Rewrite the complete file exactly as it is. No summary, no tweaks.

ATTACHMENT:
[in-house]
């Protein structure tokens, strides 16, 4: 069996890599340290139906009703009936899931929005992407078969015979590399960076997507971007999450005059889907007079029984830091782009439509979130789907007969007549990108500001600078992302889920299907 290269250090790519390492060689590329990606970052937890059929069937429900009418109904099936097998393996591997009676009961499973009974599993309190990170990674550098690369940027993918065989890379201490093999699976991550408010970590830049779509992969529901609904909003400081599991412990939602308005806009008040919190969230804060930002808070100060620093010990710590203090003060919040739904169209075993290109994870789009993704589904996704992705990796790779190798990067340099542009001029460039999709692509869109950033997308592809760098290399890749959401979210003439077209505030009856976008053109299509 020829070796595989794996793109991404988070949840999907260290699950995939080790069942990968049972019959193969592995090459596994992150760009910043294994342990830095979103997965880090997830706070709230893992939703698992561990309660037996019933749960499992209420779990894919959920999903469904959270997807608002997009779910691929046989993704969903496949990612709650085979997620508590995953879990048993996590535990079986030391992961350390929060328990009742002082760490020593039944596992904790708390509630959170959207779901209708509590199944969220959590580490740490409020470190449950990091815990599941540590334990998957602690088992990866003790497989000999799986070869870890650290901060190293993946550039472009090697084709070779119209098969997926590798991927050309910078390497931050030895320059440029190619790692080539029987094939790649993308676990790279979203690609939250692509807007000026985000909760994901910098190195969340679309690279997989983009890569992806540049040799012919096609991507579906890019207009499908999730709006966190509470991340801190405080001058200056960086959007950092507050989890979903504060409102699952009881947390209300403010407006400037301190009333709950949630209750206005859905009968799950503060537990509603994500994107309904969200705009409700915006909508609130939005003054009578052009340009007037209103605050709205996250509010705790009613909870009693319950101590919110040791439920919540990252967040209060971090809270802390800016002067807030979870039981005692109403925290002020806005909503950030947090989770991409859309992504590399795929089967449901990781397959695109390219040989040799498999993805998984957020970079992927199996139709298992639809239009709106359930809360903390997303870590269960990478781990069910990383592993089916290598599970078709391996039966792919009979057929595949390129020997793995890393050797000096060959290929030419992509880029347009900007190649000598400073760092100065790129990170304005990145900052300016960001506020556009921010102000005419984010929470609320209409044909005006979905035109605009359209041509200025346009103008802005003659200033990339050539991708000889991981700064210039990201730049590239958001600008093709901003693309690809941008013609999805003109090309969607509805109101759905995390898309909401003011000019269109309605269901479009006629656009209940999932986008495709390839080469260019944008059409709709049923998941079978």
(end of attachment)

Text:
[in-house]
């Protein structure tokens, strides 16, 4: 069996890599340290139906009703009936899931929005992407078969015979590399960076997507971007999450005059889907007079029984830091782009439509979130789907007969007549990108500001600078992302889920299907 290269250090790519390492060689590329990606970052937890059929069937429900009418109904099936097998393996591997009676009961499973009974599993309190990170990674550098690369940027993918065989890379201490093999699976991550408010970590830049779509992969529901609904909003400081599991412990939602308005806009008040919190969230804060930002808070100060620093010990710590203090003060919040739904169209075993290109994870789009993704589904996704992705990796790779190798990067340099542009001029460039999709692509869109950033997308592809760098290399890749959401979210003439077209505030009856976008053109299509 020829070796595989794996793109991404988070949840999907260290699950995939080790069942990968049972019959193969592995090459596994992150760009910043294994342990830095979103997965880090997830706070709230893992939703698992561990309660037996019933749960499992209420779990894919959920999903469904959270997807608002997009779910691929046989993704969903496949990612709650085979997620508590995953879990048993996590535990079986030391992961350390929060328990009742002082760490020593039944596992904790708390509630959170959207779901209708509590199944969220959590580490740490409020470190449950990091815990599941540590334990998957602690088992990866003790497989000999799986070869870890650290901060190293993946550039472009090697084709070779119209098969997926590798991927050309910078390497931050030895320059440029190619790692080539029987094939790649993308676990790279979203690609939250692509807007000026985000909760994901910098190195969340679309690279997989983009890569992806540049040799012919096609991507579906890019207009499908999730709006966190509470991340801190405080001058200056960086959007950092507050989890979903504060409102699952009881947390209300403010407006400037301190009333709950949630209750206005859905009968799950503060537990509603994500994107309904969200705009409700915006909508609130939005003054009578052009340009007037209103605050709205996250509010705790009613909870009693319950101590919110040791439920919540990252967040209060971090809270802390800016002067807030979870039981005692109403925290002020806005909503950030947090989770991409859309992504590399795929089967449901990781397959695109390219040989040799498999993805998984957020970079992927199996139709298992639809239009709106359930809360903390997303870590269960990478781990069910990383592993089916290598599970078709391996039966792919009979057929595949390129020997793995890393050797000096060959290929030419992509880029347009900007190649000598400073760092100065790129990170304005990145900052300016960001506020556009921010102000005419984010929470609320209409044909005006979905035109605009359209041509200025346009103008802005003659200033990339050539991708000889991981700064210039990201730049590239958001600008093709901003693309690809941008013609999805003109090309969607509805109101759905995390898309909401003011000019269109309605269901479009006629656009209940999932986008495709390839080469260019944008059409709709049923998941079978």